JULY 16, 2014
I’ll admit it. In my early years as a teacher, I thought that encouraging students to improve their writing invariably involved encouraging greater depth, adding more detail, crafting more complex sentences. In short, I implied to my students that the most valuable revisions involved adding to our work and that writing better equaled writing longer.
Enter the infographic, the twenty-first century text/structure/genre/design that blows my earlier beliefs about “better = longer” right out of the water.
As texts compete for attention with soundbites, scrolling headlines, tweets, and vines, writers and readers alike are seeing the value of text that uses visual design features to organize ideas, provide background, and emphasize key facts in ways that make it easier for readers to engage a topic thoughtfully. I have always encouraged my student writers to “swim deeply” when they read and write, moving beyond the basics, braving the imposing waters at the “deep end of the pool.” Reading and writing infographics is like cannonballing into ten feet of water — you splash in deeper and more quickly.
I knew that this year I wanted to have students experiment in creating their own infographics, so I made an early decision to build infographics into our Article of the Week routine (inspired by Kelly Gallagher). I occasionally substituted an infographic or two instead of the news articles or essays they were accustomed to reading. Of course, the reaction was positive. The first thing students noticed was the substantial time savings in reading an infographic or two versus a traditional article. It was like asking them to readAnimal Farm after completing Great Expectations — there was an immediate “can do” reaction.
Getting to Know Infographics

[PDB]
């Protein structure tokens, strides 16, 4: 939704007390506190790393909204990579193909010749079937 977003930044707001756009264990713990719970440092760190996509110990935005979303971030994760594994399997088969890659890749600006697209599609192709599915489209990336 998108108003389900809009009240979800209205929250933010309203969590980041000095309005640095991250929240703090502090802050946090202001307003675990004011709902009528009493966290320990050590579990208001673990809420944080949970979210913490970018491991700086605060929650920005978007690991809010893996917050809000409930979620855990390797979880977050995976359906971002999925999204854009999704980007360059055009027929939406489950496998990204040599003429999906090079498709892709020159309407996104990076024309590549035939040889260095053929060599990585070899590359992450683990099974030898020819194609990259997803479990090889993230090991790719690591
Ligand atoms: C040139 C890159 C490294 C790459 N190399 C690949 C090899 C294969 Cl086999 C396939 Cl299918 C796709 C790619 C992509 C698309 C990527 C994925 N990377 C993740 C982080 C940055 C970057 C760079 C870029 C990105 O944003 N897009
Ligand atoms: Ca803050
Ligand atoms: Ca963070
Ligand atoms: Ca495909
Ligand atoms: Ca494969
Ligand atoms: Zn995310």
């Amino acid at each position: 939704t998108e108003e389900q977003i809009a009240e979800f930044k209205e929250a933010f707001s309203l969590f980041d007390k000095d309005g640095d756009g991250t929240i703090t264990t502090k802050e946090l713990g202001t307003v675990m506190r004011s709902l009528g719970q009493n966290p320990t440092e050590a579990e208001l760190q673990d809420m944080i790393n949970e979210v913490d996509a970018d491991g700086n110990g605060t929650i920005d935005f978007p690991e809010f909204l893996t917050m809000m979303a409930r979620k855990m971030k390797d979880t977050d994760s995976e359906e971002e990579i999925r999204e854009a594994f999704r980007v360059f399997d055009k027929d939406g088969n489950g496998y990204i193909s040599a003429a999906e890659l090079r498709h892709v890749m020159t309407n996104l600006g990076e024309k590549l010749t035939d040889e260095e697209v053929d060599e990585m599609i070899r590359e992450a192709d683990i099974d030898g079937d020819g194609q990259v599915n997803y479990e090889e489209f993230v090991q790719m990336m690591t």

The key to creating infographics is understanding that the finished product looks deceptively simple. Every decision, including font, shapes, color scheme, and use of white space, will either contribute to or detract from the overall clarity of the message in the finished infographic. This makes them particularly good for helping students to swim deeply.
So after a few exposures to basic infographics, we studied three very different infographics side by side. Using the website Daily Infographic or just aGoogle Image search for the word “infographic” will help you find three that work for your class. This year, we combined these three in an Article of the Week reading assignment:
Links to questions above:
We discussed the following:
- Which of these was the best infographic and why?
- How does the writer try to engage an audience, even an audience who may not initially care about the topic?
- Is the text or the visual design most important in each of these? How does the use of color and white space affect your ability to focus on the main message of the infographic? How is font size used to emphasize certain facts?
- Does the infographic make a claim or develop an argument? If so, how can you tell?
The question of “best” was intriguing. Each infographic had supporters, and often the reasons had more to do with the design and how it delivered the message than with the student’s intrinsic interest in the topic. This is important to note with students preparing to create their own infographics. Just like any other sort of writing, how you convey your message is just as important as why you are creating the message.
Experiments in a New Medium
Soon after reading and discussing published infographics, we created quick sketches in our Writer’s Notebooks using infographic techniques. The challenge: show us something about one of the main characters in The Book Thief using a simple infographic instead of a paragraph. The results shown below demonstrate that through use of white space, size and proportion, simple language and limited text, students were able to meet the challenge.
Student infographics for The Book Thief.
Image Credit: Brett Vogelsinger